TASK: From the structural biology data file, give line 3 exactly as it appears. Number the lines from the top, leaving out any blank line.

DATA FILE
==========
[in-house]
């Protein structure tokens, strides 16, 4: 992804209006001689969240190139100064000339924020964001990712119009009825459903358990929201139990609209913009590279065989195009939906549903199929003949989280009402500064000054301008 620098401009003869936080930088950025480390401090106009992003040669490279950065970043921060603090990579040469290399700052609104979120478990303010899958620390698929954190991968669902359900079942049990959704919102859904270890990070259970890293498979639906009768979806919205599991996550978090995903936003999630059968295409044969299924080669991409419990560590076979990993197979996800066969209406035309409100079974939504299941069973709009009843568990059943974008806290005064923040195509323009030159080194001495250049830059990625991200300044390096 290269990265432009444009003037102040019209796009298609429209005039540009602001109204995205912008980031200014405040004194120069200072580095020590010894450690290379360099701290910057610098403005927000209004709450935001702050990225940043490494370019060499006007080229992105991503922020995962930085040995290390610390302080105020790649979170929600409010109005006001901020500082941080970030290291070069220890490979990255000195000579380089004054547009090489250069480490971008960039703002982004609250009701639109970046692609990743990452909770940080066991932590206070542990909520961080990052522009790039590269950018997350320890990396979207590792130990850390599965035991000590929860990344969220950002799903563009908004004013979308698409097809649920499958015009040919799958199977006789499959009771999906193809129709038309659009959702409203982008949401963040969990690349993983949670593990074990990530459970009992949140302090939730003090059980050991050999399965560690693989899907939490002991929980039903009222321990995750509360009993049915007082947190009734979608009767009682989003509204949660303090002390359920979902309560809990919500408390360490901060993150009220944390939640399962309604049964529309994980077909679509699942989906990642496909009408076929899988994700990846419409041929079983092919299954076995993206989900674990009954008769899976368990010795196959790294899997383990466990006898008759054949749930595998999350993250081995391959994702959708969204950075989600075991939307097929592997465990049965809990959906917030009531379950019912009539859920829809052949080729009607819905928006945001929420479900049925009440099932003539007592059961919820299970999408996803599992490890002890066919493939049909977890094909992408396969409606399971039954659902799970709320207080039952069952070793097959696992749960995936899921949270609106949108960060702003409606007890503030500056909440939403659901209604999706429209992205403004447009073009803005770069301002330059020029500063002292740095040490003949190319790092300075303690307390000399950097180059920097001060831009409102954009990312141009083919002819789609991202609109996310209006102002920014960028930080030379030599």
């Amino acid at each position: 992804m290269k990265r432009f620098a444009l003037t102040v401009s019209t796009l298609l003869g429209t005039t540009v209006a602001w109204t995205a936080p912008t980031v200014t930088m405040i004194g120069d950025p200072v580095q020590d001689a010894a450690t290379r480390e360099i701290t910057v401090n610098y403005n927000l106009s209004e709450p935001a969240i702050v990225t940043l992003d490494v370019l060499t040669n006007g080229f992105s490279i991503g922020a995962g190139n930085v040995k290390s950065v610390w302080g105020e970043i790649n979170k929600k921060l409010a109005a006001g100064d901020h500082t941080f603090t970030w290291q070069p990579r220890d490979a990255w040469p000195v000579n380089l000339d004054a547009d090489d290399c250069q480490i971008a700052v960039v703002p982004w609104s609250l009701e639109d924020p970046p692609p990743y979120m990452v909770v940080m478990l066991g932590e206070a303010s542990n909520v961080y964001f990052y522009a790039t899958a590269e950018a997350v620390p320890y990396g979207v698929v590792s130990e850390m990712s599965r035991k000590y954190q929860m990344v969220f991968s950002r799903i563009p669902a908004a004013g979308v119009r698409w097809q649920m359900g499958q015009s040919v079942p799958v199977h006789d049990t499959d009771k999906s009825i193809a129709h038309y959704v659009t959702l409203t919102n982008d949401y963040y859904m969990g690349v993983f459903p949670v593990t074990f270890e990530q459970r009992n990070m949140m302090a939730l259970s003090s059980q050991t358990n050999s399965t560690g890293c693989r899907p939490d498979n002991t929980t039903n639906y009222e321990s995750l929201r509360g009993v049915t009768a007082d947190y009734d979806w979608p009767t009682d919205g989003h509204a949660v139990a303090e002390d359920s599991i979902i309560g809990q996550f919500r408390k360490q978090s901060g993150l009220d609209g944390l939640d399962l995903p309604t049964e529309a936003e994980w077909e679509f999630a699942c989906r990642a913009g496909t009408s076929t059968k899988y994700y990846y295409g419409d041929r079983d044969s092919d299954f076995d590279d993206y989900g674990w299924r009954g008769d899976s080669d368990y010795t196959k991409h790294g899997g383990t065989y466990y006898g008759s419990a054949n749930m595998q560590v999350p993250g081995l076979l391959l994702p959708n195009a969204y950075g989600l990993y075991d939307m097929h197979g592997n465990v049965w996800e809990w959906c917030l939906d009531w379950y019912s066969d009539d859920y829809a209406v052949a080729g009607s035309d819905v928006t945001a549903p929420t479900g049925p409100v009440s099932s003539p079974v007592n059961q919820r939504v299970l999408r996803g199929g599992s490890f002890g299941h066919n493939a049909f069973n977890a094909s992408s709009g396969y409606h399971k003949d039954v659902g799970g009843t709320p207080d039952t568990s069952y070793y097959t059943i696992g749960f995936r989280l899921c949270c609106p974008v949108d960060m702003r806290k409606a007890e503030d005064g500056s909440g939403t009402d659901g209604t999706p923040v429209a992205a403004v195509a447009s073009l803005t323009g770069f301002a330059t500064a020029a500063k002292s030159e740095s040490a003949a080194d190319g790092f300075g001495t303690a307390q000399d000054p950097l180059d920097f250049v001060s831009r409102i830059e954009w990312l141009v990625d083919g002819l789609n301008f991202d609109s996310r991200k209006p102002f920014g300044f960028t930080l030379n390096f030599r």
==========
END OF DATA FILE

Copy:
């Amino acid at each position: 992804m290269k990265r432009f620098a444009l003037t102040v401009s019209t796009l298609l003869g429209t005039t540009v209006a602001w109204t995205a936080p912008t980031v200014t930088m405040i004194g120069d950025p200072v580095q020590d001689a010894a450690t290379r480390e360099i701290t910057v401090n610098y403005n927000l106009s209004e709450p935001a969240i702050v990225t940043l992003d490494v370019l060499t040669n006007g080229f992105s490279i991503g922020a995962g190139n930085v040995k290390s950065v610390w302080g105020e970043i790649n979170k929600k921060l409010a109005a006001g100064d901020h500082t941080f603090t970030w290291q070069p990579r220890d490979a990255w040469p000195v000579n380089l000339d004054a547009d090489d290399c250069q480490i971008a700052v960039v703002p982004w609104s609250l009701e639109d924020p970046p692609p990743y979120m990452v909770v940080m478990l066991g932590e206070a303010s542990n909520v961080y964001f990052y522009a790039t899958a590269e950018a997350v620390p320890y990396g979207v698929v590792s130990e850390m990712s599965r035991k000590y954190q929860m990344v969220f991968s950002r799903i563009p669902a908004a004013g979308v119009r698409w097809q649920m359900g499958q015009s040919v079942p799958v199977h006789d049990t499959d009771k999906s009825i193809a129709h038309y959704v659009t959702l409203t919102n982008d949401y963040y859904m969990g690349v993983f459903p949670v593990t074990f270890e990530q459970r009992n990070m949140m302090a939730l259970s003090s059980q050991t358990n050999s399965t560690g890293c693989r899907p939490d498979n002991t929980t039903n639906y009222e321990s995750l929201r509360g009993v049915t009768a007082d947190y009734d979806w979608p009767t009682d919205g989003h509204a949660v139990a303090e002390d359920s599991i979902i309560g809990q996550f919500r408390k360490q978090s901060g993150l009220d609209g944390l939640d399962l995903p309604t049964e529309a936003e994980w077909e679509f999630a699942c989906r990642a913009g496909t009408s076929t059968k899988y994700y990846y295409g419409d041929r079983d044969s092919d299954f076995d590279d993206y989900g674990w299924r009954g008769d899976s080669d368990y010795t196959k991409h790294g899997g383990t065989y466990y006898g008759s419990a054949n749930m595998q560590v999350p993250g081995l076979l391959l994702p959708n195009a969204y950075g989600l990993y075991d939307m097929h197979g592997n465990v049965w996800e809990w959906c917030l939906d009531w379950y019912s066969d009539d859920y829809a209406v052949a080729g009607s035309d819905v928006t945001a549903p929420t479900g049925p409100v009440s099932s003539p079974v007592n059961q919820r939504v299970l999408r996803g199929g599992s490890f002890g299941h066919n493939a049909f069973n977890a094909s992408s709009g396969y409606h399971k003949d039954v659902g799970g009843t709320p207080d039952t568990s069952y070793y097959t059943i696992g749960f995936r989280l899921c949270c609106p974008v949108d960060m702003r806290k409606a007890e503030d005064g500056s909440g939403t009402d659901g209604t999706p923040v429209a992205a403004v195509a447009s073009l803005t323009g770069f301002a330059t500064a020029a500063k002292s030159e740095s040490a003949a080194d190319g790092f300075g001495t303690a307390q000399d000054p950097l180059d920097f250049v001060s831009r409102i830059e954009w990312l141009v990625d083919g002819l789609n301008f991202d609109s996310r991200k209006p102002f920014g300044f960028t930080l030379n390096f030599r």